Market Update
(all values as of 07.31.2020)

Stock Indices:

Dow Jones26,428
S&P 5003,271
Nasdaq10,745

Bond Sector Yields:

2 Yr Treasury0.11%
10 Yr Treasury0.55%
10 Yr Municipal0.64%
High Yield5.44%

YTD Market Returns:

Dow Jones-7.39%
S&P 5001.25%
Nasdaq19.76%
MSCI-EAFE-10.64%
MSCI-Europe-10.86%
MSCI-Pacific-10.53%
MSCI-Emg Mkt-3.21%
 
US Agg Bond7.72%
US Corp Bond8.44%
US Gov’t Bond9.35%

Commodity Prices:

Gold1,992
Silver24.54
Oil (WTI)40.43

Currencies:

Dollar / Euro1.17
Dollar / Pound1.30
Yen / Dollar105.01
Dollar / Canadian0.74

How Tax Reform Might Benefit Small Businesses – Fiscal Policy

Should legislation pass that would ensue tax reform and essentially lower existing tax rates, it would be small businesses that would primarily benefit.

The cornerstone of the U.S. economy consists of small businesses with 500 or fewer employees. There are currently 29.6 million small businesses throughout the country representing nearly every single business at 99.9% of all businesses. These small businesses employ 58 million Americans comprising over 47% of the workforce, according to the National Federation of Independent Business.

White house icon. Cartoon illustration of white house vector icon for web

The burden of navigating the complex and nebulous tax laws falls primarily on small business owners. Large corporations have armies of accountants, consultants and tax attorneys that help mitigate the burden and often find ways to reduce tax liabilities with extremely complicated tactics. These same resources are not readily available to small business owners.

The IRS estimates that small business owners spend almost 2,000,000,000 hours per year and $18 billion annually to figure out their taxes.

Sources: National Federation of Independent Business, IRS

 

 

More Homes For Sale, Less Homes Sold – Housing Market Update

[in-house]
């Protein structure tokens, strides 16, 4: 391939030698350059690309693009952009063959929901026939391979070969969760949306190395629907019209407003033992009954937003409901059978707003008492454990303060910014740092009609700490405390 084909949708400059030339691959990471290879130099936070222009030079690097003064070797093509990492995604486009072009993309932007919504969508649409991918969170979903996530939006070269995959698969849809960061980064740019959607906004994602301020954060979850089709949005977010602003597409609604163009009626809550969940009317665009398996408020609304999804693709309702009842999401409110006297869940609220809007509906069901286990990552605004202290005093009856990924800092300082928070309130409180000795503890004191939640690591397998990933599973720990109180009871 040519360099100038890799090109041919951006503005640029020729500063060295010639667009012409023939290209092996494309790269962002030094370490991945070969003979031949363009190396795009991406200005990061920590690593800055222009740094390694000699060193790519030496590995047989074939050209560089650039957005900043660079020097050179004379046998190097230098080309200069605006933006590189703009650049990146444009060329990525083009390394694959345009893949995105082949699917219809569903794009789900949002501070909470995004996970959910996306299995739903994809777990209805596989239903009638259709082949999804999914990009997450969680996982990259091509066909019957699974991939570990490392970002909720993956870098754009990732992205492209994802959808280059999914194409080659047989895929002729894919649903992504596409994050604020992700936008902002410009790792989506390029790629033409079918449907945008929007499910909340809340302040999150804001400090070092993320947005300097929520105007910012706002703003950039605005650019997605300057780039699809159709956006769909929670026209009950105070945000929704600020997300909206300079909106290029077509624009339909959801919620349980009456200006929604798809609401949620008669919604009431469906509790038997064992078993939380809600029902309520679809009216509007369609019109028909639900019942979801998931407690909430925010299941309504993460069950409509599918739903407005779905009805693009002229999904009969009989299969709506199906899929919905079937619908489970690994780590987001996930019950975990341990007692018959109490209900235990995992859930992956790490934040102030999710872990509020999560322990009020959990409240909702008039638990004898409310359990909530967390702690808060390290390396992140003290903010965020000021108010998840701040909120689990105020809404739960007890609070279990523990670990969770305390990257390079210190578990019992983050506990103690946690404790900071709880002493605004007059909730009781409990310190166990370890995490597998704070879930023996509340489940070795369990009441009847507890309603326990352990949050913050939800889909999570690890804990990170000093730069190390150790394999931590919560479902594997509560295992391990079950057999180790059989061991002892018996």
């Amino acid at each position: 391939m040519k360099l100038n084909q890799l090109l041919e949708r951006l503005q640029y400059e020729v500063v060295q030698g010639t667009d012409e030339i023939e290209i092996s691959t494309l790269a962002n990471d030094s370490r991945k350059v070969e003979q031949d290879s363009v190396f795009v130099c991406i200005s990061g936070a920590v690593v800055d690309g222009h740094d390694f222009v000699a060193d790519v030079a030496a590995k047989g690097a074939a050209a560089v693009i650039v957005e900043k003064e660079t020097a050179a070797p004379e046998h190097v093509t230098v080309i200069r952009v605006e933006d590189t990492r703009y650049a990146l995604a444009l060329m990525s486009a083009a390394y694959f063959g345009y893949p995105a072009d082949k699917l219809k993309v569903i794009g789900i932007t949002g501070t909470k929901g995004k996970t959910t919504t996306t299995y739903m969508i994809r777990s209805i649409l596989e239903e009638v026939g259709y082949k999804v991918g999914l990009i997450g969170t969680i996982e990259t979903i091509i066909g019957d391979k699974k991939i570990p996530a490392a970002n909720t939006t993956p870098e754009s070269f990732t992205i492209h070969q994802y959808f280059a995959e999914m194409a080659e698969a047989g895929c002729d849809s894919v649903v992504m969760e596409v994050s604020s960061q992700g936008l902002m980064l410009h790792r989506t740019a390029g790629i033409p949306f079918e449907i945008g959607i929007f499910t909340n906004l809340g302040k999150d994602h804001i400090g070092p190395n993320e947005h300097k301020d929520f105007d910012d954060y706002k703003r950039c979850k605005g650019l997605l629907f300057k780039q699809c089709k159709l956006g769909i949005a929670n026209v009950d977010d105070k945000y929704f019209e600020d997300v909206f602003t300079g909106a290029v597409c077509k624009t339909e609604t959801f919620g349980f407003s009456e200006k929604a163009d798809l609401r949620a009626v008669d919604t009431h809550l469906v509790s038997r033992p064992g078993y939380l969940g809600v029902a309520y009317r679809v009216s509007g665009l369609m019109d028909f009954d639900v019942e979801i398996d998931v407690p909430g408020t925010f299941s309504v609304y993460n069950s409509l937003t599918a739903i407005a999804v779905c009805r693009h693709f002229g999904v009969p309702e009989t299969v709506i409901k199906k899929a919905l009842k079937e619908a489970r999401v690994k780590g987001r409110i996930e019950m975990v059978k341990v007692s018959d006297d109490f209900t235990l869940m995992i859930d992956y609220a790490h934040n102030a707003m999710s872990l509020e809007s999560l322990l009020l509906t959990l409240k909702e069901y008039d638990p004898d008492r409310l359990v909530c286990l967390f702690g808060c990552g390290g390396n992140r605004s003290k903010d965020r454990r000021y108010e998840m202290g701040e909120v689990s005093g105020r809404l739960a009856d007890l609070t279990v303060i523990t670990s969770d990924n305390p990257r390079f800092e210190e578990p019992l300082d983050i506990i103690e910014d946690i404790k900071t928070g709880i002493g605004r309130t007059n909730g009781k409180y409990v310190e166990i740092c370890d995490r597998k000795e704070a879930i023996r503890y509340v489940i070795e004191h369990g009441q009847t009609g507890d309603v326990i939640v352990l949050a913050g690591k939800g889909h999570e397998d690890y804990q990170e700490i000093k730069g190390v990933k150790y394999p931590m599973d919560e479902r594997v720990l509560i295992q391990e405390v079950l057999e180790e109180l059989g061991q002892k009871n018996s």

Dynamics within the housing market are a result of wages, consumer sentiment, in-terest rates, and the economic environment. Over the past year, the number of homes for sale and the number of homes sold has diverged. The U.S. Department of Housing and Urban Development carefully tracks all home listings and sales on a monthly basis. The most recent data available reveals that for the past year, as of July 2017, there was an increase in the number of homes for sale and a decrease in the number of homes sold. At the end of July, there were 276,000 homes for sale while there were 571,000 homes sold. July 2016 saw 627,000 homes sold with only 237,000 homes for sale nationwide.

Causes of the divergence may be attributable to an increase in new homes or a de-crease in buyers. Further details from the data show that some regions of the coun-try experienced either more homes sold or for sale relative to other regions.

Sources: U.S. Census Bureau, U.S. Department of Housing & Urban Development

 

Aftermath Of The Hurricanes – Economic Dynamic

Hurricanes Harvey, Irma, and Maria have impacted numerous sectors in three distinct geographical areas of the United States. Sectors affected include tourism, housing, energy, transportation, and jobs.

Hurricane Maria exacerbated financial and infrastructure issues in Puerto Rico. A frail power grid and debilitated infrastructure has left the island nation in disarray. Congress will determine if Puerto Rico, a territory of the U.S., will receive the same assistance as Texas and Florida received, following Harvey and Irma.

In the wake of Hurricane Irma, preliminary damage estimates across the state of Florida may exceed $45 billion based on various economists reviewing the storm’s impact. Irma has already prompted new state mandates for all nursing homes to quickly install power generators, which was a deadly issue during the hurricane.

Property taxes are a vital source of state revenue for both Texas and Florida, where such funds pay for schools, roads, and other public services. Texas and Florida are 2 of 7 states that have no state income tax, creating a greater reliance on property taxes. State income tax can act as a buffer against a fall in sales tax revenues with states that impose it.

Florida state revenues could decline as residents spend cash on insurance deductibles and out of pocket damage expenses. About 76% of the state’s revenues come directly from sales tax. Tourists visiting Florida make up 13% of the state’s sales tax revenue, with nearly 113 million tourists visiting the state this past year. Tourism is expected to languish for sometime.

Much of the damage in both Texas and Florida was not due to direct hurricane damage, but from flooding. This complicates the issue since flooding is not covered by most homeowners insurance policies, thus leaving the financial burden to homeowners.

Federal Reserve member William Dudley said that the devastation caused by Hurricanes Harvey and Irma could boost U.S. economic growth in 2018 as rebuilding of infrastructure efforts get underway. The Fed also mentioned that the storms were unlikely to prevent the Fed from its rising rate trajectory or from reducing its $4.5 trillion balance sheet.

Sources: Federal Reserve, Texas.gov, Florida.gov, IRS